The conception of a dharma is the central point of the Buddhist doctrine. In the light of this conception, Buddhism discloses itself as a metaphysical theory developed out of one fundamental principle, viz. the idea that existence is an interplay of a plurality of matter, mind, and forces. These elements are technically called dharmas, a meaning which this word has in this system alone. Buddhism, accordingly, can be characterized as a system of radical pluralism: the elements alone are the realities, every combination of them is a mere name covering a plurality of separate elements. The moral teaching of a path toward final deliverance is not something additional or extraneous to this ontological doctrine, it is most intimately connected with it and, in fact, identical with it. — from The Central Conception of Buddhism and the Meaning of the Word “Dharma”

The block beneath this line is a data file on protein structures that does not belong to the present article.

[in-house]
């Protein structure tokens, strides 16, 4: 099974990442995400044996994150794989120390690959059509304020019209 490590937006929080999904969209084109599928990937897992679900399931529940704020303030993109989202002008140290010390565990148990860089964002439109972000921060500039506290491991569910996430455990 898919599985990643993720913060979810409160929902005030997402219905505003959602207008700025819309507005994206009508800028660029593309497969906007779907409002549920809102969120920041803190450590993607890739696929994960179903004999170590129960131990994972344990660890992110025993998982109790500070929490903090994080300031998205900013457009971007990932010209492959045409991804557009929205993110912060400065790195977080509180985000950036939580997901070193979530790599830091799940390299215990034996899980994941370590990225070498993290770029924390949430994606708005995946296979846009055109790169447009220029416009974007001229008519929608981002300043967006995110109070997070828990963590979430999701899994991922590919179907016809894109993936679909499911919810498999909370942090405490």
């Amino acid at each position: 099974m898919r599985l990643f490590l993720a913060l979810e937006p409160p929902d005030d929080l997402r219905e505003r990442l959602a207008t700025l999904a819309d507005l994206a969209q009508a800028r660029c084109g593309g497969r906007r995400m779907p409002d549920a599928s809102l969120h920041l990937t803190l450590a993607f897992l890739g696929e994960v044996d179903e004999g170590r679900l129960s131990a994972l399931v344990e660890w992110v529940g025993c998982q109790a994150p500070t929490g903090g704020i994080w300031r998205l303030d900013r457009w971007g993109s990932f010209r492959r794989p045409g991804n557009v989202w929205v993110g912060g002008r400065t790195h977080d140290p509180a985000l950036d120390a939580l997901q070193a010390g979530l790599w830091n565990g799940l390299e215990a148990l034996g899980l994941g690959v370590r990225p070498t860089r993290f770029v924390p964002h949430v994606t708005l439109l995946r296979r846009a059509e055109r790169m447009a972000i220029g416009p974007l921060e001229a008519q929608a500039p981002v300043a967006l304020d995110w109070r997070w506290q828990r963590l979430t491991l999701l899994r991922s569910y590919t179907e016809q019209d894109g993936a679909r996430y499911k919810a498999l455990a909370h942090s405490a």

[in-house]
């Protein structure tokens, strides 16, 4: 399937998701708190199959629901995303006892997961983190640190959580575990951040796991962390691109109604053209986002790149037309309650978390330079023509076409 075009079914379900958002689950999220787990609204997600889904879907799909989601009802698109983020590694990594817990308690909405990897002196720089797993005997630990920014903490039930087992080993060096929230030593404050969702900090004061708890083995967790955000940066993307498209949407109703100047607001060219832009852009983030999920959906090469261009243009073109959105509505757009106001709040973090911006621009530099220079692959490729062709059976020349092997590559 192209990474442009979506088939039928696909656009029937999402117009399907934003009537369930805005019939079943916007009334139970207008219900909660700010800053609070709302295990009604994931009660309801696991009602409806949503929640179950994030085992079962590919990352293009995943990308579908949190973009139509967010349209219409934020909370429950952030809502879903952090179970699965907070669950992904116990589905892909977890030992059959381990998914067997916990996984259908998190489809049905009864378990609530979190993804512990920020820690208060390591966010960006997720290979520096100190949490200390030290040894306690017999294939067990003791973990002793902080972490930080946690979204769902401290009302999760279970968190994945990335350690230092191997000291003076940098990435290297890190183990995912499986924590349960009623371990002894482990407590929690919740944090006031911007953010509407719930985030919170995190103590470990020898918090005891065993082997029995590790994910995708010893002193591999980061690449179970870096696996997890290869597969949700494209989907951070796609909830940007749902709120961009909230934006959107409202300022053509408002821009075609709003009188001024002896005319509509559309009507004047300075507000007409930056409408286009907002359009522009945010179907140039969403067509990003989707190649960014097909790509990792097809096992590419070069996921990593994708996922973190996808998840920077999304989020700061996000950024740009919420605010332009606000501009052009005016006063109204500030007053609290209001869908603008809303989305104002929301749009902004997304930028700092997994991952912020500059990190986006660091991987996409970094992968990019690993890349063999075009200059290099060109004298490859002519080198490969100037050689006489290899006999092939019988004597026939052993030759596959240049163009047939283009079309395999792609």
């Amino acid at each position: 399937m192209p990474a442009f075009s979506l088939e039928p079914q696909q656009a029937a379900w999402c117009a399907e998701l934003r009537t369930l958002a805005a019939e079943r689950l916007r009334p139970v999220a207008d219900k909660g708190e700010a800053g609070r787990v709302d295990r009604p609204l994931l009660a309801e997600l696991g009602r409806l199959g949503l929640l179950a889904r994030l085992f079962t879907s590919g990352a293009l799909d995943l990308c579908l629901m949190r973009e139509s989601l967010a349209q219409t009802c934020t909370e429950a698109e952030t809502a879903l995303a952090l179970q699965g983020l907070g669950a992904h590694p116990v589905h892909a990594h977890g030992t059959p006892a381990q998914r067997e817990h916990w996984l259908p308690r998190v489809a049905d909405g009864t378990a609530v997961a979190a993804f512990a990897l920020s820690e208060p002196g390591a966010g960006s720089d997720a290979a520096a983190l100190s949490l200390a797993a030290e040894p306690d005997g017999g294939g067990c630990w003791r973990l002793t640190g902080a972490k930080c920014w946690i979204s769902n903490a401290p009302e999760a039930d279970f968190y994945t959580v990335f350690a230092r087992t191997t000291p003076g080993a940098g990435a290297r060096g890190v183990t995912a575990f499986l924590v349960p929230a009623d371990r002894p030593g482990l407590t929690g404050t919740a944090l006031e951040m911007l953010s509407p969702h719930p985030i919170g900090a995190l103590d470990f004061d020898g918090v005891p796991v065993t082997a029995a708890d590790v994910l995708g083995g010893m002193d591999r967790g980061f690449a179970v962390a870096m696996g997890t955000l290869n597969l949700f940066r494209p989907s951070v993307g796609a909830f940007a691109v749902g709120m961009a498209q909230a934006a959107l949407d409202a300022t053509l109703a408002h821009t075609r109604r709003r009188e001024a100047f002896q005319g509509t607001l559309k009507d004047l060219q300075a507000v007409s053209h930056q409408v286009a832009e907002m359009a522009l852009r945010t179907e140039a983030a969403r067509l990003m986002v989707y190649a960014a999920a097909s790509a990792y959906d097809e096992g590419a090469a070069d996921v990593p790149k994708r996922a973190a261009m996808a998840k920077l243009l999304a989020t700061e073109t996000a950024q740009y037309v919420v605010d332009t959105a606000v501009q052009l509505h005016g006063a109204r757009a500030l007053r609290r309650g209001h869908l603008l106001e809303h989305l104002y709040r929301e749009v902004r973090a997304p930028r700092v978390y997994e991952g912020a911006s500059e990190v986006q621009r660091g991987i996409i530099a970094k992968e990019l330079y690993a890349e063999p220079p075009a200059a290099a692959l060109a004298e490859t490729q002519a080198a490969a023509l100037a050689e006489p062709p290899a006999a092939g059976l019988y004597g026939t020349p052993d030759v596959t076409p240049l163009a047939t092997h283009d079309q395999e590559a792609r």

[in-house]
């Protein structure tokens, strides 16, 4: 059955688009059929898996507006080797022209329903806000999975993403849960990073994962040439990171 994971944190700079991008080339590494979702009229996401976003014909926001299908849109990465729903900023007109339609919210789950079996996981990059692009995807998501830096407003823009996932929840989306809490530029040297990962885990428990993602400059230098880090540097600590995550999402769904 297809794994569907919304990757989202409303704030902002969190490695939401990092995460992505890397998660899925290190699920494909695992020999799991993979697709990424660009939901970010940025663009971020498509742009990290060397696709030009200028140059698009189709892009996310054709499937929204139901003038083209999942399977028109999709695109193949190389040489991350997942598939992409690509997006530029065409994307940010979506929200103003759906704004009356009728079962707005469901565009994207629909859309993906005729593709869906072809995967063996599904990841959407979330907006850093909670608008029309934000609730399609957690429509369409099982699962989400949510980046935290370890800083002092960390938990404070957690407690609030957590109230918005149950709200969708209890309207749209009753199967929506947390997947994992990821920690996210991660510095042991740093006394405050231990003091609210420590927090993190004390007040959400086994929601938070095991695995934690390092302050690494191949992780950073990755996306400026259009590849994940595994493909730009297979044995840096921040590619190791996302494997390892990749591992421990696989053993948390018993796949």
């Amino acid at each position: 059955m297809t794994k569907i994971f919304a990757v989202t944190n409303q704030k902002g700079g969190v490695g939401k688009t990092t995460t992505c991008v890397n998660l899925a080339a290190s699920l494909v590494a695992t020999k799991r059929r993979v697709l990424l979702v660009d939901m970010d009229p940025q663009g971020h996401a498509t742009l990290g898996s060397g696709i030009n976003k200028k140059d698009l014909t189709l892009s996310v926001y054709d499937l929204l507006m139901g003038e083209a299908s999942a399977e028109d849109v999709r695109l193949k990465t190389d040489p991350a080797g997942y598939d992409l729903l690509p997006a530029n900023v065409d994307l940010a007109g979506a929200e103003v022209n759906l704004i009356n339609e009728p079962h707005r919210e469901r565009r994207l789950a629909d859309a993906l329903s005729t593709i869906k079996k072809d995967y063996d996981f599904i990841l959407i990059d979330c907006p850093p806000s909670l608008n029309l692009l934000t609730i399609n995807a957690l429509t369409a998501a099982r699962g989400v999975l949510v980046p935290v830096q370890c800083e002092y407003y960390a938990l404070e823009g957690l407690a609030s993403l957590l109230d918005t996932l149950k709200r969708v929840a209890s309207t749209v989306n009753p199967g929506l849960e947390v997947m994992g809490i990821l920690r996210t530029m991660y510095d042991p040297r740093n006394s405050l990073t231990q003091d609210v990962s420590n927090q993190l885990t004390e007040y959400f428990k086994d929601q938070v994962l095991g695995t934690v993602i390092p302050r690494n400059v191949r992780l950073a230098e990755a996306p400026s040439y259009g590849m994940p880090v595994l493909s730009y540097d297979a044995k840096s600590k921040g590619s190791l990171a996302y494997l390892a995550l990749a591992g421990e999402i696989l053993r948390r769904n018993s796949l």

Fyodor Stcherbatsky (1866–1942) was a Russian anthropologist who specialized in the study of Indian culture. He is seen as the father of modern Western studies in Buddhism and contributed greatly to its popularity in the West. Praised by both Jawaharlal Nehru, first prime minister of India (1947–1964), and Rabindranath Tagore, the de facto poet laureate of India, Strcherbatsky remains the gateway through which Western scholars enter into Buddhist studies.